Over one year ago, one of the top indie-rock bands of the Middle East came to America for their first major tour, and quickly became the intersection and go to media interview, here in the U.S., of LGBTQ, Islam, and Arab issues, due to the horrific Pulse nightclub shooting in Orlando. You see, Mashrou’ Leila, feature gay band members, and are fronted by the charismatic and openly gay Hamed Sinno. So, a band that deserves worldwide recognition for their fantastic music and message, were thrust into the national spotlight because of the worst mass shooting in American history. Now, the band has returned to New York for three nights (two at Le Possion Rouge (LPR) and one in Brooklyn) and their presence is still as needed, now as it was back then.
Opening the night, were the poetic civil rights oriented performers, Suheir Hammad and Narcy. Both brought deeply-personal sets that were calls to action and reminders about people struggling across the spectrum, from their home lives to the Occupied West Bank and Gaza Strip. Hammad touched upon her Palestinian upbringing weaving in humor, sadness, and resolve, while Narcy (formerly known as the Narcicyst) used all his MC skills to bring an even more political message about resistance to the crowd. Narcy ended his set asking the crowd to share, over social media, his final act disputing Radiohead’s Thom Yorke’s stance on the BDS movement.
Then it was Mashrou’ Leila’s time to send the sold out crowd at LPR into a frenzy. The band has a loyal legion of followers that has expanded beyond Middle Eastern ex-pats and Arab-Americans. A quick scan of the crowd revealed faces of fans from all ranges of the spectrum. As the cool blue downlights hit Sinno, and the band broke out into “Aoede,” a fluid and ethereal feel washed over the audience. The sort of vibe that makes you feel like you’re about to witness something special.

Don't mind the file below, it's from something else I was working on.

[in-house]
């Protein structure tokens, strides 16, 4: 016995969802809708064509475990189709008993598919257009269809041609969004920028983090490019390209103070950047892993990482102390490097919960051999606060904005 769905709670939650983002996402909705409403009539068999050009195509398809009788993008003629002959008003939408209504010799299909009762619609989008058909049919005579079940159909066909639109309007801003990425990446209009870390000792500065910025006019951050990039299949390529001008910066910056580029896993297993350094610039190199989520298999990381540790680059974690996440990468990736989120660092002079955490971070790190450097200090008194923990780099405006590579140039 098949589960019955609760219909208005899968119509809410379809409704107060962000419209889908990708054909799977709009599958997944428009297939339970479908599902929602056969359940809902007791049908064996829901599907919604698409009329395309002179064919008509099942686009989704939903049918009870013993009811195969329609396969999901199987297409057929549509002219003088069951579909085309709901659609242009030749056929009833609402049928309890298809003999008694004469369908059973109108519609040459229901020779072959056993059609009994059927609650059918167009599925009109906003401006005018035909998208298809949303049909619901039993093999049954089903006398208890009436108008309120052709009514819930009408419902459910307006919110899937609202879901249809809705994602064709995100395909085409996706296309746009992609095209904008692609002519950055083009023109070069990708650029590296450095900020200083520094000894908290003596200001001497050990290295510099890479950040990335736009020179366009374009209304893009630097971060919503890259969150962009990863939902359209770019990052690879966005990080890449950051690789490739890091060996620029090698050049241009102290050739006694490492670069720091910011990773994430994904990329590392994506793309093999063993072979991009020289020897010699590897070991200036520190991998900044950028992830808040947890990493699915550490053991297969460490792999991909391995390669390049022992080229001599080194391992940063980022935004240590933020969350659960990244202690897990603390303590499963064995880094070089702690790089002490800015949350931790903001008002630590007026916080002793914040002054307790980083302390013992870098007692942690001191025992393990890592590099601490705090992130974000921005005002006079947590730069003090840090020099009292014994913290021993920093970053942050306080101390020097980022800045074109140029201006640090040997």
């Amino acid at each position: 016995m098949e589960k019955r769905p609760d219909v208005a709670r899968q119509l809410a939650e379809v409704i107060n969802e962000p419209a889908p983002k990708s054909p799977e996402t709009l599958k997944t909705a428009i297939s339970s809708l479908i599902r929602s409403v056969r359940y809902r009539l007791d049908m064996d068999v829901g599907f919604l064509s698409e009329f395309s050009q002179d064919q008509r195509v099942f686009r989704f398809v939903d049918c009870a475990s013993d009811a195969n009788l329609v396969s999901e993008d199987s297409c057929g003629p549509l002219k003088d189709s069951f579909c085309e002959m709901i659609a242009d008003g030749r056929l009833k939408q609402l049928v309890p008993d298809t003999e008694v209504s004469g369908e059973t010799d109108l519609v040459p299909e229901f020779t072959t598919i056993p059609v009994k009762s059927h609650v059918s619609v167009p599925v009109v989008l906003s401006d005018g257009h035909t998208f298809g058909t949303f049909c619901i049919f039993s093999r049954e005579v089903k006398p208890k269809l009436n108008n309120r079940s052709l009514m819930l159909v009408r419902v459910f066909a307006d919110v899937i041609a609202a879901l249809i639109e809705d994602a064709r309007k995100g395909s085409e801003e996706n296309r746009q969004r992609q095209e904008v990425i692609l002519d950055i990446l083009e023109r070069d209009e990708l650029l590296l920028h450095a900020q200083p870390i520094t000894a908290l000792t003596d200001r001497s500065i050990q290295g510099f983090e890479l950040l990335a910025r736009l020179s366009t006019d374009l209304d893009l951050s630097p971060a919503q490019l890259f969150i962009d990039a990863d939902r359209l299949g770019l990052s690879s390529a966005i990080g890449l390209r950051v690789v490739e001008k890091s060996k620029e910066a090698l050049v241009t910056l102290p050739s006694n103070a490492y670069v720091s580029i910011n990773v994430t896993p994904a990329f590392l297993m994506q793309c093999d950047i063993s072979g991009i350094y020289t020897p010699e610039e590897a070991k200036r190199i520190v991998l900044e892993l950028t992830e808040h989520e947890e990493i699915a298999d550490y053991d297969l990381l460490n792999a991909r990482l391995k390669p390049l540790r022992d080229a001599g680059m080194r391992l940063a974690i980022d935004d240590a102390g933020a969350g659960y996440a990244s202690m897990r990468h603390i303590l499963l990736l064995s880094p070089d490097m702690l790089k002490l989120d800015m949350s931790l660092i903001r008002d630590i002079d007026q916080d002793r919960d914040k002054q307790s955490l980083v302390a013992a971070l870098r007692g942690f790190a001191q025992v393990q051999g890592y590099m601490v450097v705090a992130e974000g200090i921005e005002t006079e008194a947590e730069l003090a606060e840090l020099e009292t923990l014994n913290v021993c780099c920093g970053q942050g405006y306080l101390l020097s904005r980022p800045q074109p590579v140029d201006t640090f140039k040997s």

Mashrou’ Leila’s music has a universal quality to it. The kind, that coupled with their lyrics, beautifully written in Arabic, will move you – even if you don’t speak the language. And if you don’t, plenty of sites offer translations that will show you that no matter where you live, where you call home, what political party you belong to, who you love, what god you believe in, that we are all one and the same. We all can feel lost, oppressed, sad, joyful, and more. We all look for that light in our lives, and this happens to be a band that has a beautiful sound to remind you of that.
Sinno made sure to explain as much of the music and lyrics he could the audience for those who don’t speak Arabic. And he called to light the plight of a forgotten group of victims of Syria’s civil war: trans refugees.
Sinno, continues to echo a Freddie Mercury-like presence, with his serpentine-like moves and handle bar moustache. A view I heard from a few different concertgoers that night. Your eyes and ears are continually drawn to him throughout the set, and to the sexual tension on display between himself and violinist Haig Papazian. And, as choreographed as that may be, it serves to reinforce the band’s onstage charisma. And while much of their interplay takes center stage, the rest of the band continues to stand tall, from guitarist/keyboardist Firas Abou Fakher, drummer Cafrl Gerges, and bassist Ibrahim Badr – each one, a towering musician in their own right.
Before coming to New York, the band was once again banned from performing in my home country of Jordan. The same fate befell them last year before coming to America. When I spoke to friends and family back in Jordan, you could feel their frustration and disappointment with the government’s decision. And as Sinno joked to the crowd, the Jordanian government continues to give them a great story to tell at their shows.
And every time Mashrou’ Leila plays, the crowd is going to have a great story to tell about this defiant young band with a message we all need to hear.
Article: Omar Kasrawi